Chapter 2 – Principles of Radiation Biology and Radiation Protection
Radiation Protection for Healthcare Workers
The International Commission on Radiological Protection (ICRP) and other organizations have worked diligently to investigate and educate scientific and regulatory agencies about the benefits and risks of ionizing radiation. The guidelines and recommendations created by the ICRP form the basis for radiological protection in Canada and most other developed countries. Exposure to ionizing radiation is monitored for healthcare workers and rules and regulations have been established that guide the use of protective clothing, shielding, and the safe acquisition of images for workers and patients. (4)
Facilities that administer radiation for diagnosis are regulated by provincial and federal agencies that oversee the safe and appropriate use of this diagnostic tool. These rules and regulations govern the assessment and maintenance of equipment, the radiation dose administered by this equipment, the monitoring of radiation exposure for patients and medical staff, and the proper protection of patients and staff from ionizing radiation.
The greatest exposure to radiation during an imaging procedure occurs at the source of the x-ray beam. Therefore, one should not stand in, or insert, any of their anatomy directly into the x-ray beam.
There is also radiation in the vicinity of the patient as a result of stray photons emitted by the x-ray tube or from radiation scattered during interaction with the patient’s anatomy. Increasing the distance from the source of the radiation will significantly reduce the quantity and the intensity of this in scattered radiation. The reduction in radiation intensity is related to the concept of the inverse square law i.e. the intensity of the radiation is inversely proportional to the square of the distance from the x-ray source. All medical staff must stand well back from the imaging equipment during exposures unless their direct attendance to the patient is required.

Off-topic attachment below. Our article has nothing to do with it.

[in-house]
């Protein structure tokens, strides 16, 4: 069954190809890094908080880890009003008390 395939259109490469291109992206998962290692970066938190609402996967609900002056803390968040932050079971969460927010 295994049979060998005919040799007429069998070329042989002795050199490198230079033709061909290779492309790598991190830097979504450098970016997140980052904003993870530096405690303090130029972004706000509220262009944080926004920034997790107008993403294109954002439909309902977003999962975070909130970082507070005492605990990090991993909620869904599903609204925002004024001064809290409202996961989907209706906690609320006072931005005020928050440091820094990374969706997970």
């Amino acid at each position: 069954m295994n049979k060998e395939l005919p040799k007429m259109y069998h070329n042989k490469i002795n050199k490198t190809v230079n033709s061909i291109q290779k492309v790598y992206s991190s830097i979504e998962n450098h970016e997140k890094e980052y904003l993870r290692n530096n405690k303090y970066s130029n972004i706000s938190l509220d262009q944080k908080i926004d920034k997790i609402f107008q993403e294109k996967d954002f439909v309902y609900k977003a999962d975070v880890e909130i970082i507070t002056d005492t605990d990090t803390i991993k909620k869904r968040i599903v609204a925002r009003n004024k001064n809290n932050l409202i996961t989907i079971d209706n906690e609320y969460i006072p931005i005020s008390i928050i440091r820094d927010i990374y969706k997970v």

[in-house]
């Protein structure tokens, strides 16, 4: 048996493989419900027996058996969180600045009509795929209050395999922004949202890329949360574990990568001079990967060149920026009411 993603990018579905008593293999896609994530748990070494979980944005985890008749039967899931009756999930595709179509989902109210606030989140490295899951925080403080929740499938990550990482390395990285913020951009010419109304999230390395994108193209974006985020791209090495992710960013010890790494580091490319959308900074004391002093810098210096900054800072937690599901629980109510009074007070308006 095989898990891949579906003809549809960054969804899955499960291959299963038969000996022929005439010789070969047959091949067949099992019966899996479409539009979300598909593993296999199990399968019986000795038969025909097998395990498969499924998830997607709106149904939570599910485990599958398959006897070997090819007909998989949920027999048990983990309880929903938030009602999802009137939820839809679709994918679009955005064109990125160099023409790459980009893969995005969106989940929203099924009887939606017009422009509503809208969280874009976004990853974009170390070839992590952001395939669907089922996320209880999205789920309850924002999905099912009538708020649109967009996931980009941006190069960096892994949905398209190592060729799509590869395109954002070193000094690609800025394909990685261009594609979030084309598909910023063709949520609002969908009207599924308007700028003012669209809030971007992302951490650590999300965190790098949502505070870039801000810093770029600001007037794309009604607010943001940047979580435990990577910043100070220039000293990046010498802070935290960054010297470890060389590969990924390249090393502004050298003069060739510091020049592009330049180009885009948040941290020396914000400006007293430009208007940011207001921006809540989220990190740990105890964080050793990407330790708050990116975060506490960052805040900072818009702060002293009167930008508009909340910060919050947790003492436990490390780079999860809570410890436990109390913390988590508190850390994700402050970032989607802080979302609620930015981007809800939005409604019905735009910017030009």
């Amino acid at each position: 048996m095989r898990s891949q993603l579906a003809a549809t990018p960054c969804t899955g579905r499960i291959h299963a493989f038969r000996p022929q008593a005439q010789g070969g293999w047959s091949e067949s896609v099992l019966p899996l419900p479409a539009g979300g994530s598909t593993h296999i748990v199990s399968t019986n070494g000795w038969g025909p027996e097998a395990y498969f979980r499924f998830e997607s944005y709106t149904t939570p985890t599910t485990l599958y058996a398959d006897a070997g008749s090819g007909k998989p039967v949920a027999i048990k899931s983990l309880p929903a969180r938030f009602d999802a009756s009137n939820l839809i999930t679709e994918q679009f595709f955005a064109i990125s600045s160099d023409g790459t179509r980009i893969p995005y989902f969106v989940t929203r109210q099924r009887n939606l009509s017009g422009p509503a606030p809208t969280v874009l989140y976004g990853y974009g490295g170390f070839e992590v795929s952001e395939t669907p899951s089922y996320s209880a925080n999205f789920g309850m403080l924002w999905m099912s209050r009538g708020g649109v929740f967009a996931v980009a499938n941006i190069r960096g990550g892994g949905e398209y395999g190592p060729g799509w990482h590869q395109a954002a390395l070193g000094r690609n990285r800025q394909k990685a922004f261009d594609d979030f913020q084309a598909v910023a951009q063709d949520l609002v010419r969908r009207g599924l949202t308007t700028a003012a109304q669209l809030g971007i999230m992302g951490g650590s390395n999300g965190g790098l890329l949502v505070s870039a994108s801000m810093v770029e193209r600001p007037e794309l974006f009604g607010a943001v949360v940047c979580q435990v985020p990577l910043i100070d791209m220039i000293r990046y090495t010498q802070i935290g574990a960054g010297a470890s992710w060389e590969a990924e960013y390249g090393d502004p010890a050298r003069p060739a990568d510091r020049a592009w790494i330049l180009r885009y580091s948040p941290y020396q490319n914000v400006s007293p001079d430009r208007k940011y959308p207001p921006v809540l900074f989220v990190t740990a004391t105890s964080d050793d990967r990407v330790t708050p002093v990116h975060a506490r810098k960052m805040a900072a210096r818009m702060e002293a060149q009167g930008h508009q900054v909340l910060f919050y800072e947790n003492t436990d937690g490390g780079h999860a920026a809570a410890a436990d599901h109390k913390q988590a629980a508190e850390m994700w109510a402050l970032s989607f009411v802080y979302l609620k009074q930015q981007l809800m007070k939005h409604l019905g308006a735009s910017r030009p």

Personal protective equipment is very important. Barriers, shields, thyroid collars, aprons, leaded glass, leaded eyewear, etc. should be used in all situations where personnel may be exposed to radiation. Medical staff must wear protective lead garments to reduce their exposure to radiation.
Walls and doors of rooms that use radiation must be lined with lead. There must be appropriate signage identifying rooms or areas that deploy ionizing radiation. It is also required that warning lights are visible and lit when the x-ray machine behind the leaded door is emitting radiation to prevent inadvertent entry into the room without wearing radiation protection.
The annual exposure to radiation for medical staff must be monitored and reported. If staff exceed their annual limit for radiation exposure their duties must be adjusted to prevent any further exposure to radiation during the year.
If you are concerned about your exposure to radiation or how to protect yourself, you should contact the Head Medical Radiation Technologist of the medical facility you are working in or contact the local Radiation Safety and Protection Officer.